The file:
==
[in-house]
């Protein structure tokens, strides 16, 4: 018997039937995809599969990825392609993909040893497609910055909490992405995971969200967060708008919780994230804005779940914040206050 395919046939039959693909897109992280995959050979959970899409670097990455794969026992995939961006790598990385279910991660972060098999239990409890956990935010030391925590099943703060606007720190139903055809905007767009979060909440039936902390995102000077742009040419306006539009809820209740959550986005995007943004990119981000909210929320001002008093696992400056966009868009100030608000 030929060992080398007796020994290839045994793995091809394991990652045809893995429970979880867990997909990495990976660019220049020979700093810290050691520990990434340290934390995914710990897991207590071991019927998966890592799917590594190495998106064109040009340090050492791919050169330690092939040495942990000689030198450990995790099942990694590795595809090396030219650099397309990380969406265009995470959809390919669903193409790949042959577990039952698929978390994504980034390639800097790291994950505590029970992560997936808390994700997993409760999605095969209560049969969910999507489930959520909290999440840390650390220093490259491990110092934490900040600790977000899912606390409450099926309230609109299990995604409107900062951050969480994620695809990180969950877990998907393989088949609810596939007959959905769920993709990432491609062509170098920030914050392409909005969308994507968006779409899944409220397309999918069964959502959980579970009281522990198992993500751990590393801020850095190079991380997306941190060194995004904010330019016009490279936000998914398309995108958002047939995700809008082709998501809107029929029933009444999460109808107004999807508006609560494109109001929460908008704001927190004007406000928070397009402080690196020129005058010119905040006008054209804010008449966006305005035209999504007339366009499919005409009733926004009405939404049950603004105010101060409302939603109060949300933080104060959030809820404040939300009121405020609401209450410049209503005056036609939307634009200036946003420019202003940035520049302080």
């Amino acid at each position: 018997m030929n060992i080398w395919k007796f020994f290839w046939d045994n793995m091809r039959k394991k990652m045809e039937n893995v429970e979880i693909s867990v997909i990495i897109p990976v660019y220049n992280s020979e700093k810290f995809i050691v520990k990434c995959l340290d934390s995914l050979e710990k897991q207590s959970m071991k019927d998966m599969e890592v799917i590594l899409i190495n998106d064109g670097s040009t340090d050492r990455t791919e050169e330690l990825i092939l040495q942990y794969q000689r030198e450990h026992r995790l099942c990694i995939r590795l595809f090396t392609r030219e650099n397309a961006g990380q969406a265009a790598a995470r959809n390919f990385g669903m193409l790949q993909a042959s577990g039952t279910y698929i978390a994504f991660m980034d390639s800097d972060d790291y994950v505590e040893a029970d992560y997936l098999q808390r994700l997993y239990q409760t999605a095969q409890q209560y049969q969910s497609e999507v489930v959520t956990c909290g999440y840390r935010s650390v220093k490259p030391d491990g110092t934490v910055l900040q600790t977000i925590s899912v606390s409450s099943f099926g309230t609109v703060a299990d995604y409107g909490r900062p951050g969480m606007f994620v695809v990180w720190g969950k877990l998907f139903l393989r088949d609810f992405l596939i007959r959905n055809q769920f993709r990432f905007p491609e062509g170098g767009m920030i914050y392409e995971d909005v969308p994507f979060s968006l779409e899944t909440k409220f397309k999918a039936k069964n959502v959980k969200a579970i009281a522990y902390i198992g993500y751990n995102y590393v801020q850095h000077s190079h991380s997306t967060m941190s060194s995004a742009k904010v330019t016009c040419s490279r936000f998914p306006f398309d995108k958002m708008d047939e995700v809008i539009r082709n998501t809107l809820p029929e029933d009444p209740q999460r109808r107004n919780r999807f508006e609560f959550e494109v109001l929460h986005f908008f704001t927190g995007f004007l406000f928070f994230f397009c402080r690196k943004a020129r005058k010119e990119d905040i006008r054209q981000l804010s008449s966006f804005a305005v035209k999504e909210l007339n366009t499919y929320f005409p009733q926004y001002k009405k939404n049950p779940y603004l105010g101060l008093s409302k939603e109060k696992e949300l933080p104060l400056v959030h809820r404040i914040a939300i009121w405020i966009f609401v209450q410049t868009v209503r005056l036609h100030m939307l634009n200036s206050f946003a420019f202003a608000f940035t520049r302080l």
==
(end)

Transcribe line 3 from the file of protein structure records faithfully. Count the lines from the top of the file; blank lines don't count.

């Amino acid at each position: 018997m030929n060992i080398w395919k007796f020994f290839w046939d045994n793995m091809r039959k394991k990652m045809e039937n893995v429970e979880i693909s867990v997909i990495i897109p990976v660019y220049n992280s020979e700093k810290f995809i050691v520990k990434c995959l340290d934390s995914l050979e710990k897991q207590s959970m071991k019927d998966m599969e890592v799917i590594l899409i190495n998106d064109g670097s040009t340090d050492r990455t791919e050169e330690l990825i092939l040495q942990y794969q000689r030198e450990h026992r995790l099942c990694i995939r590795l595809f090396t392609r030219e650099n397309a961006g990380q969406a265009a790598a995470r959809n390919f990385g669903m193409l790949q993909a042959s577990g039952t279910y698929i978390a994504f991660m980034d390639s800097d972060d790291y994950v505590e040893a029970d992560y997936l098999q808390r994700l997993y239990q409760t999605a095969q409890q209560y049969q969910s497609e999507v489930v959520t956990c909290g999440y840390r935010s650390v220093k490259p030391d491990g110092t934490v910055l900040q600790t977000i925590s899912v606390s409450s099943f099926g309230t609109v703060a299990d995604y409107g909490r900062p951050g969480m606007f994620v695809v990180w720190g969950k877990l998907f139903l393989r088949d609810f992405l596939i007959r959905n055809q769920f993709r990432f905007p491609e062509g170098g767009m920030i914050y392409e995971d909005v969308p994507f979060s968006l779409e899944t909440k409220f397309k999918a039936k069964n959502v959980k969200a579970i009281a522990y902390i198992g993500y751990n995102y590393v801020q850095h000077s190079h991380s997306t967060m941190s060194s995004a742009k904010v330019t016009c040419s490279r936000f998914p306006f398309d995108k958002m708008d047939e995700v809008i539009r082709n998501t809107l809820p029929e029933d009444p209740q999460r109808r107004n919780r999807f508006e609560f959550e494109v109001l929460h986005f908008f704001t927190g995007f004007l406000f928070f994230f397009c402080r690196k943004a020129r005058k010119e990119d905040i006008r054209q981000l804010s008449s966006f804005a305005v035209k999504e909210l007339n366009t499919y929320f005409p009733q926004y001002k009405k939404n049950p779940y603004l105010g101060l008093s409302k939603e109060k696992e949300l933080p104060l400056v959030h809820r404040i914040a939300i009121w405020i966009f609401v209450q410049t868009v209503r005056l036609h100030m939307l634009n200036s206050f946003a420019f202003a608000f940035t520049r302080l």